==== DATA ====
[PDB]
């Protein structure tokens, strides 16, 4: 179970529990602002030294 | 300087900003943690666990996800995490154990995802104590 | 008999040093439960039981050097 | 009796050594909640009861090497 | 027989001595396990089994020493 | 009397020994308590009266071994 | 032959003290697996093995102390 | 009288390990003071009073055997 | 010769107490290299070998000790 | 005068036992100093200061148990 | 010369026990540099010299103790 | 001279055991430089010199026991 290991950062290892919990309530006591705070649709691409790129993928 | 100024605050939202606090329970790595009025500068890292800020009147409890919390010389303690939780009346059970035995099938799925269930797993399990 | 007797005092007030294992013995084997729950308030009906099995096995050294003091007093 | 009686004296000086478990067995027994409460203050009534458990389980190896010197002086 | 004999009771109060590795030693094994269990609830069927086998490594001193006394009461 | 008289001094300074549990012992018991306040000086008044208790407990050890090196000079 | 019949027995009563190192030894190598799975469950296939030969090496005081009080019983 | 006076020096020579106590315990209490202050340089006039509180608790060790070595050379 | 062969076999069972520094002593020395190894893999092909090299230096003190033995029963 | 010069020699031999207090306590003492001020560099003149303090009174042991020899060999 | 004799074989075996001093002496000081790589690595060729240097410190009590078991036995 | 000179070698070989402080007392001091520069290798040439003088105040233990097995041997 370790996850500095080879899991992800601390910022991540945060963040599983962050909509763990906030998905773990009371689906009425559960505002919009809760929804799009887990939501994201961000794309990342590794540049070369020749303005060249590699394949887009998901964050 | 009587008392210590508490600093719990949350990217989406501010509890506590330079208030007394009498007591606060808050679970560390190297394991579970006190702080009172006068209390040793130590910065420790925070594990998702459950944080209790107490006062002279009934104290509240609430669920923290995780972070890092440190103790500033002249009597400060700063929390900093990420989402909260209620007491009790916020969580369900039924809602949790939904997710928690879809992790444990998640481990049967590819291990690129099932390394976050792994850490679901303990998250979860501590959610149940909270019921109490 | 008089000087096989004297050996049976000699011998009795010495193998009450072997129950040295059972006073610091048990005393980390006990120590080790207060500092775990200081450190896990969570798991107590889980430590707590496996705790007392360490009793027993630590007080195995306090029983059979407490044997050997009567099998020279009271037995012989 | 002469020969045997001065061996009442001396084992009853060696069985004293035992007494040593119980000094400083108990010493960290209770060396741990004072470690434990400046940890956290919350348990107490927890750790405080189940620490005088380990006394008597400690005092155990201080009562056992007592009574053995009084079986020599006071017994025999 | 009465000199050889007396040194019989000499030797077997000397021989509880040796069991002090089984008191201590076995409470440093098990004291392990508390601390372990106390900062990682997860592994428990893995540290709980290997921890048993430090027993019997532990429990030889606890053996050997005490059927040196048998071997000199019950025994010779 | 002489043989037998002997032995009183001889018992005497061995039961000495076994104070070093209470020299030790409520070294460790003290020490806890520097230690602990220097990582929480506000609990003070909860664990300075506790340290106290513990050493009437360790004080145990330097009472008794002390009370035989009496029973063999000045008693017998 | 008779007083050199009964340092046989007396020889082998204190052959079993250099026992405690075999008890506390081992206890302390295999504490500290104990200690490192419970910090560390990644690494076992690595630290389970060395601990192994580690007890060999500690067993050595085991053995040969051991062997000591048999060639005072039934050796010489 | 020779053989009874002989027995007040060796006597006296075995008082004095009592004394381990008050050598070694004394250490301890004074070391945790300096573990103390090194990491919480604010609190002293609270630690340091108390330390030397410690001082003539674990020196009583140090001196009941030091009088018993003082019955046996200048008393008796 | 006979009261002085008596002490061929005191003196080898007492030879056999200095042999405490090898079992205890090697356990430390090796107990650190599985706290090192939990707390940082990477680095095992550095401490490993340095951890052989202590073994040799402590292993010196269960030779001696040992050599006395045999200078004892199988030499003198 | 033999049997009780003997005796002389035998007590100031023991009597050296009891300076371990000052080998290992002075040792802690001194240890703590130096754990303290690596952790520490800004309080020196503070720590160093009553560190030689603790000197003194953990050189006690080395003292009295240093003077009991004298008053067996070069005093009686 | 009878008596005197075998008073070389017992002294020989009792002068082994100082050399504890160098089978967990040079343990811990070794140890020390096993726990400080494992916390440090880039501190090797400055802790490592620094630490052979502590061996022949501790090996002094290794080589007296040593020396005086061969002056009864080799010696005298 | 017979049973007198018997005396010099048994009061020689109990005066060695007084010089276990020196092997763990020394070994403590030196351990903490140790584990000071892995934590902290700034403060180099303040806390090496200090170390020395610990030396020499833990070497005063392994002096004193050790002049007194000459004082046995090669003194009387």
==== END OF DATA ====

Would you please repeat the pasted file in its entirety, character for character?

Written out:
[PDB]
């Protein structure tokens, strides 16, 4: 179970529990602002030294 | 300087900003943690666990996800995490154990995802104590 | 008999040093439960039981050097 | 009796050594909640009861090497 | 027989001595396990089994020493 | 009397020994308590009266071994 | 032959003290697996093995102390 | 009288390990003071009073055997 | 010769107490290299070998000790 | 005068036992100093200061148990 | 010369026990540099010299103790 | 001279055991430089010199026991 290991950062290892919990309530006591705070649709691409790129993928 | 100024605050939202606090329970790595009025500068890292800020009147409890919390010389303690939780009346059970035995099938799925269930797993399990 | 007797005092007030294992013995084997729950308030009906099995096995050294003091007093 | 009686004296000086478990067995027994409460203050009534458990389980190896010197002086 | 004999009771109060590795030693094994269990609830069927086998490594001193006394009461 | 008289001094300074549990012992018991306040000086008044208790407990050890090196000079 | 019949027995009563190192030894190598799975469950296939030969090496005081009080019983 | 006076020096020579106590315990209490202050340089006039509180608790060790070595050379 | 062969076999069972520094002593020395190894893999092909090299230096003190033995029963 | 010069020699031999207090306590003492001020560099003149303090009174042991020899060999 | 004799074989075996001093002496000081790589690595060729240097410190009590078991036995 | 000179070698070989402080007392001091520069290798040439003088105040233990097995041997 370790996850500095080879899991992800601390910022991540945060963040599983962050909509763990906030998905773990009371689906009425559960505002919009809760929804799009887990939501994201961000794309990342590794540049070369020749303005060249590699394949887009998901964050 | 009587008392210590508490600093719990949350990217989406501010509890506590330079208030007394009498007591606060808050679970560390190297394991579970006190702080009172006068209390040793130590910065420790925070594990998702459950944080209790107490006062002279009934104290509240609430669920923290995780972070890092440190103790500033002249009597400060700063929390900093990420989402909260209620007491009790916020969580369900039924809602949790939904997710928690879809992790444990998640481990049967590819291990690129099932390394976050792994850490679901303990998250979860501590959610149940909270019921109490 | 008089000087096989004297050996049976000699011998009795010495193998009450072997129950040295059972006073610091048990005393980390006990120590080790207060500092775990200081450190896990969570798991107590889980430590707590496996705790007392360490009793027993630590007080195995306090029983059979407490044997050997009567099998020279009271037995012989 | 002469020969045997001065061996009442001396084992009853060696069985004293035992007494040593119980000094400083108990010493960290209770060396741990004072470690434990400046940890956290919350348990107490927890750790405080189940620490005088380990006394008597400690005092155990201080009562056992007592009574053995009084079986020599006071017994025999 | 009465000199050889007396040194019989000499030797077997000397021989509880040796069991002090089984008191201590076995409470440093098990004291392990508390601390372990106390900062990682997860592994428990893995540290709980290997921890048993430090027993019997532990429990030889606890053996050997005490059927040196048998071997000199019950025994010779 | 002489043989037998002997032995009183001889018992005497061995039961000495076994104070070093209470020299030790409520070294460790003290020490806890520097230690602990220097990582929480506000609990003070909860664990300075506790340290106290513990050493009437360790004080145990330097009472008794002390009370035989009496029973063999000045008693017998 | 008779007083050199009964340092046989007396020889082998204190052959079993250099026992405690075999008890506390081992206890302390295999504490500290104990200690490192419970910090560390990644690494076992690595630290389970060395601990192994580690007890060999500690067993050595085991053995040969051991062997000591048999060639005072039934050796010489 | 020779053989009874002989027995007040060796006597006296075995008082004095009592004394381990008050050598070694004394250490301890004074070391945790300096573990103390090194990491919480604010609190002293609270630690340091108390330390030397410690001082003539674990020196009583140090001196009941030091009088018993003082019955046996200048008393008796 | 006979009261002085008596002490061929005191003196080898007492030879056999200095042999405490090898079992205890090697356990430390090796107990650190599985706290090192939990707390940082990477680095095992550095401490490993340095951890052989202590073994040799402590292993010196269960030779001696040992050599006395045999200078004892199988030499003198 | 033999049997009780003997005796002389035998007590100031023991009597050296009891300076371990000052080998290992002075040792802690001194240890703590130096754990303290690596952790520490800004309080020196503070720590160093009553560190030689603790000197003194953990050189006690080395003292009295240093003077009991004298008053067996070069005093009686 | 009878008596005197075998008073070389017992002294020989009792002068082994100082050399504890160098089978967990040079343990811990070794140890020390096993726990400080494992916390440090880039501190090797400055802790490592620094630490052979502590061996022949501790090996002094290794080589007296040593020396005086061969002056009864080799010696005298 | 017979049973007198018997005396010099048994009061020689109990005066060695007084010089276990020196092997763990020394070994403590030196351990903490140790584990000071892995934590902290700034403060180099303040806390090496200090170390020395610990030396020499833990070497005063392994002096004193050790002049007194000459004082046995090669003194009387």